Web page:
1. It freed up the developer’s time that was getting wasted due to the system's dependency. We ended up saving around 1.5–2 hrs of our developer time daily
  2. Now our developers can focus on building great apps rather than worrying about giving out builds
  3. Saving developers’ time eventually saves business cost
  4. We eliminated the dependency on a single developer machine
  5. We were also able to give out builds much faster as the Github ecosystem is very robust and the chances of failure are fewer

The Implementation

Now to the tech-y part of the article. The Implementation. Here’s how the team implemented this development, broken down into 3 Jobs:

In a Nutshell :

Workflow Steps Overview :

Workflow In-DepthSummary: This workflow is aimed at providing IOS build for testing on a daily purpose. The jobs are run synchronously.No of jobs in the workflow : 3No of machines used: 2 (macOS and Ubuntu)Job 1 Steps (Build) :

  1. Send message in Slack that Build has started
  2. git clone from the staging branch in the freshly booted macOS machine
  3. Check if the correct Xcode version is used
  4. Configure keychain. Distribution certificates need to be in the OS keychain for Code Signing. So as we get a fresh machine always, we need to create a new keychain and upload certificates there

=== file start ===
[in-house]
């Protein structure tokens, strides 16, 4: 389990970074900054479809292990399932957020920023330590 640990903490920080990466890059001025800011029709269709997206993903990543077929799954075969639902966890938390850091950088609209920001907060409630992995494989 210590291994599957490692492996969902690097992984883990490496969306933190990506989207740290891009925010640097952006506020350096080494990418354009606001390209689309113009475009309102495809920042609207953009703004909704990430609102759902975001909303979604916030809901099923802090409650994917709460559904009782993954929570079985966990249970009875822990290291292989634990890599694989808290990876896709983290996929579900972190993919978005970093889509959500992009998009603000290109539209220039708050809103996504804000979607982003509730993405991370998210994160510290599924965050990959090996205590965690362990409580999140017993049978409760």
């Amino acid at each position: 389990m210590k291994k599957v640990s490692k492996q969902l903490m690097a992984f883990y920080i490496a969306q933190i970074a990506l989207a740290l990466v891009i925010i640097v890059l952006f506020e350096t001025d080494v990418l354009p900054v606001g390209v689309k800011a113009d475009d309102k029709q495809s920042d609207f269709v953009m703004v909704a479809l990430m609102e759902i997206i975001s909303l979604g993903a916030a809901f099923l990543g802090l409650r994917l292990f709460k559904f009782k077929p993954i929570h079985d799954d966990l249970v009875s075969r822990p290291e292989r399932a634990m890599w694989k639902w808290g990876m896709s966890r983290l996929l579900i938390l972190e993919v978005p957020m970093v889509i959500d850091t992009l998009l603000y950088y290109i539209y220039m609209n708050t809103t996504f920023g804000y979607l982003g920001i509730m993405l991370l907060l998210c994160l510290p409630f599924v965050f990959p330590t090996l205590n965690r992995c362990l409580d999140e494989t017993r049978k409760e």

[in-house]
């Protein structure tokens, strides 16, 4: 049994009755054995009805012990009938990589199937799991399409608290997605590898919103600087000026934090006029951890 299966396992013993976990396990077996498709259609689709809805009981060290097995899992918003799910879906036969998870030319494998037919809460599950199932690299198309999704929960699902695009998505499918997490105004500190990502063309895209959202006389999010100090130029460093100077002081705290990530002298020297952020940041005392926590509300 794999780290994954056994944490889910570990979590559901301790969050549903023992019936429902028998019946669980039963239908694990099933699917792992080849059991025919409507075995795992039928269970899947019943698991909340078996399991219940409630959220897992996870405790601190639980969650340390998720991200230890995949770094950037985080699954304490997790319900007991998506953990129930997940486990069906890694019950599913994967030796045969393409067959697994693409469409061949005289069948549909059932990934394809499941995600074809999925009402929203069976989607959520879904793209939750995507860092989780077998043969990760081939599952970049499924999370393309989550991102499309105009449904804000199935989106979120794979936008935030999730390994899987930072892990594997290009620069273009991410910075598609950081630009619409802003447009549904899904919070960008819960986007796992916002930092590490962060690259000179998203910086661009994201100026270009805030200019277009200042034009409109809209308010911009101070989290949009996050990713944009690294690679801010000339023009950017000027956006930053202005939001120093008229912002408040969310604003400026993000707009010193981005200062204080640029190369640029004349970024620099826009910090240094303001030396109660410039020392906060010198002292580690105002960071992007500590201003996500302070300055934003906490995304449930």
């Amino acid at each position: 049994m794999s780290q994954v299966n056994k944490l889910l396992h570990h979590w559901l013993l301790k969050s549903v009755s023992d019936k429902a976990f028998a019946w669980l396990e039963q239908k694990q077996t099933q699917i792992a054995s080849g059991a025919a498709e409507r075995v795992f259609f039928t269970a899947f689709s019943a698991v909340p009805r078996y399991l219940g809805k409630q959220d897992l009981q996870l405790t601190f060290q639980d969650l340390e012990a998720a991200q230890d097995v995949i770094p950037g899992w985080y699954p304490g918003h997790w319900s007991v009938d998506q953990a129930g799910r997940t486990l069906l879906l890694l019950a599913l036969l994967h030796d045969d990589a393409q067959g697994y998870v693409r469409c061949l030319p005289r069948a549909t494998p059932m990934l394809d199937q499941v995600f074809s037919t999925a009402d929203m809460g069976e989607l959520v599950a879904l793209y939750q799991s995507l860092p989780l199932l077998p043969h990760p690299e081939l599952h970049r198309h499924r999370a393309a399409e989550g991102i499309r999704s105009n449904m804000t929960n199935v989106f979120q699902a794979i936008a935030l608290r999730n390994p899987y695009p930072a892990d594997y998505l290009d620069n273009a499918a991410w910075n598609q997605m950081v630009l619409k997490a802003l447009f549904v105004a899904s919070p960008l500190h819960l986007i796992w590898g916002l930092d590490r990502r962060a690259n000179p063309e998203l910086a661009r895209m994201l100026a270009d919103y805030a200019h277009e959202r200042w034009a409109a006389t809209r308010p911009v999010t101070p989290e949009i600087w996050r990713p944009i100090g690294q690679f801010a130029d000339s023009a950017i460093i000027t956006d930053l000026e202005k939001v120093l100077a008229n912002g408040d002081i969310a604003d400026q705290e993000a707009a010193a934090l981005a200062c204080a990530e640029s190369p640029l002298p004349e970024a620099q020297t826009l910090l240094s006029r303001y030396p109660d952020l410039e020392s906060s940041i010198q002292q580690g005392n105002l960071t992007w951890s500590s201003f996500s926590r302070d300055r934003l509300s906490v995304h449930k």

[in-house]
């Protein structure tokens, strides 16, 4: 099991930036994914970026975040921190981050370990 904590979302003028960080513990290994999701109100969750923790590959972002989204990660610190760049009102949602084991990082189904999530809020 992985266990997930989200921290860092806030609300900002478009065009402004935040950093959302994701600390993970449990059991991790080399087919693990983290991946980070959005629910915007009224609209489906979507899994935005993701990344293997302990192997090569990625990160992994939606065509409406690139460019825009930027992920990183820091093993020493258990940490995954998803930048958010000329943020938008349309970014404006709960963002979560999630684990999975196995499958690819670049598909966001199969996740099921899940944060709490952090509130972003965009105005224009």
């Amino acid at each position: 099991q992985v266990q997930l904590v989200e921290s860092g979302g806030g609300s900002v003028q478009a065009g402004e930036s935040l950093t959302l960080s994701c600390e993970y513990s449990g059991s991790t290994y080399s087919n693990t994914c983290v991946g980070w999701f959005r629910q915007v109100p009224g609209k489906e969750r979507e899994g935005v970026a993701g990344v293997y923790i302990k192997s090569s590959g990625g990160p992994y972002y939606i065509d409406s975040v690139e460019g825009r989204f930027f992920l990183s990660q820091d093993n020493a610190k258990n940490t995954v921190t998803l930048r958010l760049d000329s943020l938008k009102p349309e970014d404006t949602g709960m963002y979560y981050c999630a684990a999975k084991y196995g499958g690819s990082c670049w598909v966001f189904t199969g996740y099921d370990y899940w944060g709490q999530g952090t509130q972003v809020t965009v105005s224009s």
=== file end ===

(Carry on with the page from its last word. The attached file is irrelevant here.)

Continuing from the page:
5. Certificates and profiles are in git in encrypted form. So they need to be decrypted form to be able to upload to the keychain. So we decrypt the certificates and profiles in this step
  6. After decrypting the certificates, upload them to the newly created keychain in Step 4
  7. Xcode needs to find profiles in a certain path. So profiles are uploaded to this path. These profiles are basically provisioning profiles that tell the Xcode what certificates to use for Code Signing and which devices are whitelisted for the app to be installed.
  8. Install NodeJS so that the npm command can be used
  9. Install NPM packages. Make sure to have a package-lock.json for correct NPM packages to be installed
  10. Install Pods. These are IOS Libraries. Make sure to have a Podfile.lock file to install the correct library version.
  11. Build and archive the app. The app is converted into binary format
  12. Export the archive file into IPA files which can be distributed to users for testing.
  13. Send message in Slack that Build has completed
  14. Upload app files in storage so that they can be retrieved later across jobs.

Job 2 Steps (Uploading to S3) :

  1. Send message in Slack that Build is uploading to S3
  2. Download the app files from the shared storage from Job 1
  3. Configure AWS credentials
  4. Copy app files from ubuntu machine to S3
  5. Send message in Slack that Build is ready for testing

Job 3 Steps (Uploading to BrowserStack) :

  1. Upload app files from the Ubuntu machine to BrowserStack so that whenever Automation tests are run, the BrowserStack always has the latest app
  2. Perform Unit and UI testing of the whole app
  3. Prepare Testing Report and publish it in Slack

Job 4 Steps (Uploading to TestFlight) :

  1. Upload the app build to TestFlight if is a Prod Workflow


CI/CD is a must in today’s world which really enhances your tech stack. It really saves a lot of boring, repetitive tasks that can be easily done by machines and also is very cost-effective.


Dhruv Jindal

July 7, 2021